Additionally, a healthy and secure attachment between a parent and child can result in multiple positive outcomes. Parents who frequently and consistently show warmth, affection, and positive attention to their child often have kids who feel good about themselves, have good social skills, get along well with their peers, and do well in school.14 15 16 17 When parents support their child’s academic achievement through involvement in their child’s education, such as attending school meetings or helping with homework, then their child is more likely to do better in school, feel more confident in his or her academic abilities, and feel more connected to school.18 In many families, parents who actively monitor and stay involved in their children’s live have kids who are less likely to get into trouble such as using drugs or skipping school.19

Early Adolescence

Young people between the ages of 11 and 14 still need lots of support and guidance from their parents. This is when puberty occurs and when school work becomes more challenging. It also involves changes in school and in friends. Many early adolescents may start to look more mature, but they still need lots of help from their parents.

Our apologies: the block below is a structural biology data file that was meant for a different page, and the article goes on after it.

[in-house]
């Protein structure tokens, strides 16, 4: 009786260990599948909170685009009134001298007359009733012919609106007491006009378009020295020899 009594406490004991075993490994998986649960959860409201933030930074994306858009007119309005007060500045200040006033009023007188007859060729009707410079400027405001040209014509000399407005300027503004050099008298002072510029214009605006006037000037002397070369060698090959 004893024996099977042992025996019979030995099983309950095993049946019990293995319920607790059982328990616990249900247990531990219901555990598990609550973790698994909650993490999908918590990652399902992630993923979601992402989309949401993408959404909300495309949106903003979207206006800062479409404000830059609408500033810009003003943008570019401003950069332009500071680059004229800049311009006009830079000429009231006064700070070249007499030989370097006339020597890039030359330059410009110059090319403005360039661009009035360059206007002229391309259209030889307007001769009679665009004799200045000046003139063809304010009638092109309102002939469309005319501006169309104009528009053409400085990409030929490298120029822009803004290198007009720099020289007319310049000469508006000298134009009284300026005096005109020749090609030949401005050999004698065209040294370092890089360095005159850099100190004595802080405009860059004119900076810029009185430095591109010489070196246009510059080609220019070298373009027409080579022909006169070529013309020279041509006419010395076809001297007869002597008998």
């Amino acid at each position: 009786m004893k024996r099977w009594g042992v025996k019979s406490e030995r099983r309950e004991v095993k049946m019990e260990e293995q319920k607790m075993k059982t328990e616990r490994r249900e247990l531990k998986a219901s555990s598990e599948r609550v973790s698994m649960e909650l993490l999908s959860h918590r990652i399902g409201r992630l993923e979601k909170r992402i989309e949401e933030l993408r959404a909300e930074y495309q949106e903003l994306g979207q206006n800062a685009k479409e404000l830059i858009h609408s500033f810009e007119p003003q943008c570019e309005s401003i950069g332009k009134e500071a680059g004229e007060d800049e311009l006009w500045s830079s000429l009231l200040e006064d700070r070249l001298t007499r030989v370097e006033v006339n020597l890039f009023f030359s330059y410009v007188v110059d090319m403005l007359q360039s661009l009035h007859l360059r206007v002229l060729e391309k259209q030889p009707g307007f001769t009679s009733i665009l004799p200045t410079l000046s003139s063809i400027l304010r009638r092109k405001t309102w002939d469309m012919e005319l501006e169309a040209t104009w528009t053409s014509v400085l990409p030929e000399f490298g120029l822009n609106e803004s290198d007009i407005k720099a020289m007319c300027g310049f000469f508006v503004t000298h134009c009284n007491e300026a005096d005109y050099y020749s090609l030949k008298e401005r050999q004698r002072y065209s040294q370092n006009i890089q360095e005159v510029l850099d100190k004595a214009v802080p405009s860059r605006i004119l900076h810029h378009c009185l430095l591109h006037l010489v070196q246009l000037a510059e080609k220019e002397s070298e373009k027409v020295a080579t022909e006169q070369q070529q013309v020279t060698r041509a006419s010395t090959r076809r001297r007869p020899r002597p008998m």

Parents who are involved with their children, listen to them about what is happening in their day, and console them when bad things happen can help their children enormously.

Parents also need to set limits. Early adolescence is the time when many young people start to test limits and demand more freedom. It is a time when parents need to guide their kids to make good choices and avoid situations and friends that might encourage them to try risky behaviors. Many parents cannot be home when kids come home from school, but they can find out what their children are doing after school and make sure they are not involved in risky behaviors.


As young people reach adolescence (14 through 18), they expect and need more freedom. But they still need your love, support, and guidance. Research shows that adolescent brains have still not matured to the point that adolescents can restrain their most risky impulses (Ernst, 2008). When adolescents get together, they often tend to encourage each other's risk taking. For that reason, most states now prohibit new teen drivers to have other teens in the car without an adult present; it saves lives.

Parents need to continue to know what their teens are doing and who they are spending time with. And they need to set limits on activities that could be dangerous.